- Via SuperPunch’s Tumblr account:
- Julian Assange hiding out in Ecuador comes close to defining irony; here’s an article from February of just this year titled, “Ecuador’s [President] Under Fire for Media Laws”, which goes on to say, “President Rafael Correa of Ecuador is leading a relentless campaign against free speech” and “the most comprehensive and ruthless assault on free media under way in the Western Hemisphere”. Nevermind, it defines irony.
- One gripe I have with current state critically acclaimed music is that a disproportionate amount of it is infinitely happy. I’m happy sometimes too. It’s good to be alive. But far too many bands are failing to explore the darker sides of music (some of these band’s lyrics get dark, I guess). It’d be very interesting to somehow take all the acclaimed albums of the last two years and compare the amount of minor-key’d songs to that of years past. A lot of it is major keys, with very consonant, resonant melodies and hooks. In previous decades/cultural trends this has been the aim of Top 40/Pop music, not independent and/or acclaimed music. And considering the uncertain atmosphere that seems to be leaking into almost every aspect of our lives on a global scale, one would think it’d be the opposite. What’s probably really going on here is bands/musicians/possibly artists are overcompensating for this, and using their output to cope with all the unrest. But for me, it just doesn’t seem honest a lot of times. And even when it does feel honest, it is not for me.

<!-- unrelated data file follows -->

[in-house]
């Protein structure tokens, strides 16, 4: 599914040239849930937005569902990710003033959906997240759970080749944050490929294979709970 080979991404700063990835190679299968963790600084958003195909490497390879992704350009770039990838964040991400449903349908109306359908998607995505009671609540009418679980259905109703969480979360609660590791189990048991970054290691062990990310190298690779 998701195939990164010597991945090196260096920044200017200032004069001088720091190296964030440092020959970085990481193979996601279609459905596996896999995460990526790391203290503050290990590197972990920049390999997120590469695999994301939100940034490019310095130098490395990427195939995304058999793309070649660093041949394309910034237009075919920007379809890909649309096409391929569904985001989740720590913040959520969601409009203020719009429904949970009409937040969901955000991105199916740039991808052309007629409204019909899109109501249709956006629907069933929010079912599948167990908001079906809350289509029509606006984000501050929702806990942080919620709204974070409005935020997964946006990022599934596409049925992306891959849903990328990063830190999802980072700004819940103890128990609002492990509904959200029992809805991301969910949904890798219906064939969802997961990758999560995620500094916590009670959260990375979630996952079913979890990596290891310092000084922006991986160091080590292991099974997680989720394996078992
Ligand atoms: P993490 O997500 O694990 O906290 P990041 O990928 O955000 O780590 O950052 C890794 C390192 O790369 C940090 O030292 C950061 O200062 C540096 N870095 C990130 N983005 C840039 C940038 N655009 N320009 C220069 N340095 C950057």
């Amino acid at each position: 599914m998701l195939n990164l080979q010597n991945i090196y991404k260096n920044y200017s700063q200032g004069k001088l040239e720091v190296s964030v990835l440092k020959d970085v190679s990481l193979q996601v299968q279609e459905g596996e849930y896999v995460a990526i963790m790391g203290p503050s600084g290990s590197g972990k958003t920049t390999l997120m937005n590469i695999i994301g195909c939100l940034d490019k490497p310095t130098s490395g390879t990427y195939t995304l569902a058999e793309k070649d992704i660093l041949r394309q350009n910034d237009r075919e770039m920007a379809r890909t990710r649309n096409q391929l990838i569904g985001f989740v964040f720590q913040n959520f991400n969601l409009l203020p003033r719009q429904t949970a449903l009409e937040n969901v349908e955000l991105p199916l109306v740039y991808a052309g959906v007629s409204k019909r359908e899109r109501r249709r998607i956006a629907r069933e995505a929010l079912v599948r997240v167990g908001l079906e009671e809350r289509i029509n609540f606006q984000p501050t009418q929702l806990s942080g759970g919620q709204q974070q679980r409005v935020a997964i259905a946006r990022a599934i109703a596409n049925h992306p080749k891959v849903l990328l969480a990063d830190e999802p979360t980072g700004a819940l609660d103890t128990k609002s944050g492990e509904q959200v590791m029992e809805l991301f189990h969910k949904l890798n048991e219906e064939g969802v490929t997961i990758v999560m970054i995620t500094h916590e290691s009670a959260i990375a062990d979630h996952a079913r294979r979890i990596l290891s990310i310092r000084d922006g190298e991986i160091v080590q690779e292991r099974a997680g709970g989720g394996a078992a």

I tried Googling this, to see if anyone else what noticing or writing about this… I found nothing.
She was also intrigued to discover that Hopper, who is regarded as a realist and who painted the houses in Gloucester with great precision, manipulated one important aspect of what he saw. “He changed the light and shadows in his pictures a lot and combined different times of day so that the shadow might go in two directions – that’s how he created his narrative, his drama.” Albert Halaban responded to this by taking a more painterly approach to her photographs and manipulating the light as Hopper had done in the 1920s. “The houses that he painted remain, but the narratives he created only exist on his canvases. Standing in the same places, I was inspired to take my own liberties and create narratives that are my own.”